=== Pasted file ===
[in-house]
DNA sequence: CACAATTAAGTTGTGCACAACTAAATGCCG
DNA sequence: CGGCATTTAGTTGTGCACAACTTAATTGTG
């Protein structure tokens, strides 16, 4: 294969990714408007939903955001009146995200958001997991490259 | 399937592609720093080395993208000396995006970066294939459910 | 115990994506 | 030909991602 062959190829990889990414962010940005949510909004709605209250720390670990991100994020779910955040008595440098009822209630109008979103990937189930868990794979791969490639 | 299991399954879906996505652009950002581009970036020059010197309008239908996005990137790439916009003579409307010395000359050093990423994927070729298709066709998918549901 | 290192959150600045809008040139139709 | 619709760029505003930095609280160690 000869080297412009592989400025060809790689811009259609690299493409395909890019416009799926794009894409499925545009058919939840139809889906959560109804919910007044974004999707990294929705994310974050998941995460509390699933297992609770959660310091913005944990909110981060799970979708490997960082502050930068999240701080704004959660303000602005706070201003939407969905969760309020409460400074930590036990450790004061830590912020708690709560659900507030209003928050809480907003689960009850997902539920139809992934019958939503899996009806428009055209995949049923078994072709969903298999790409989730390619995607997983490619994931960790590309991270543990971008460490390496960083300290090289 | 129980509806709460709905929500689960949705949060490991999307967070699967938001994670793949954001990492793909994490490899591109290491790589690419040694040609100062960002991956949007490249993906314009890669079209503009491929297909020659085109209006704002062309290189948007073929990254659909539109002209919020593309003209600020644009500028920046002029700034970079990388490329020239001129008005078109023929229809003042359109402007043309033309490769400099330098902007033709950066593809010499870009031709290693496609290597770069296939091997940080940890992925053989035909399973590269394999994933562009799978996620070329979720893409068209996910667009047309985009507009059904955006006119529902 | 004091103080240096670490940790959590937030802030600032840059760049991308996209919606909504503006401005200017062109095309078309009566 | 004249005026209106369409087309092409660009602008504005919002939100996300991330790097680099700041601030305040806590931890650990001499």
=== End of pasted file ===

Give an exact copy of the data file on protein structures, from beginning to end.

[in-house]
DNA sequence: CACAATTAAGTTGTGCACAACTAAATGCCG
DNA sequence: CGGCATTTAGTTGTGCACAACTTAATTGTG
């Protein structure tokens, strides 16, 4: 294969990714408007939903955001009146995200958001997991490259 | 399937592609720093080395993208000396995006970066294939459910 | 115990994506 | 030909991602 062959190829990889990414962010940005949510909004709605209250720390670990991100994020779910955040008595440098009822209630109008979103990937189930868990794979791969490639 | 299991399954879906996505652009950002581009970036020059010197309008239908996005990137790439916009003579409307010395000359050093990423994927070729298709066709998918549901 | 290192959150600045809008040139139709 | 619709760029505003930095609280160690 000869080297412009592989400025060809790689811009259609690299493409395909890019416009799926794009894409499925545009058919939840139809889906959560109804919910007044974004999707990294929705994310974050998941995460509390699933297992609770959660310091913005944990909110981060799970979708490997960082502050930068999240701080704004959660303000602005706070201003939407969905969760309020409460400074930590036990450790004061830590912020708690709560659900507030209003928050809480907003689960009850997902539920139809992934019958939503899996009806428009055209995949049923078994072709969903298999790409989730390619995607997983490619994931960790590309991270543990971008460490390496960083300290090289 | 129980509806709460709905929500689960949705949060490991999307967070699967938001994670793949954001990492793909994490490899591109290491790589690419040694040609100062960002991956949007490249993906314009890669079209503009491929297909020659085109209006704002062309290189948007073929990254659909539109002209919020593309003209600020644009500028920046002029700034970079990388490329020239001129008005078109023929229809003042359109402007043309033309490769400099330098902007033709950066593809010499870009031709290693496609290597770069296939091997940080940890992925053989035909399973590269394999994933562009799978996620070329979720893409068209996910667009047309985009507009059904955006006119529902 | 004091103080240096670490940790959590937030802030600032840059760049991308996209919606909504503006401005200017062109095309078309009566 | 004249005026209106369409087309092409660009602008504005919002939100996300991330790097680099700041601030305040806590931890650990001499």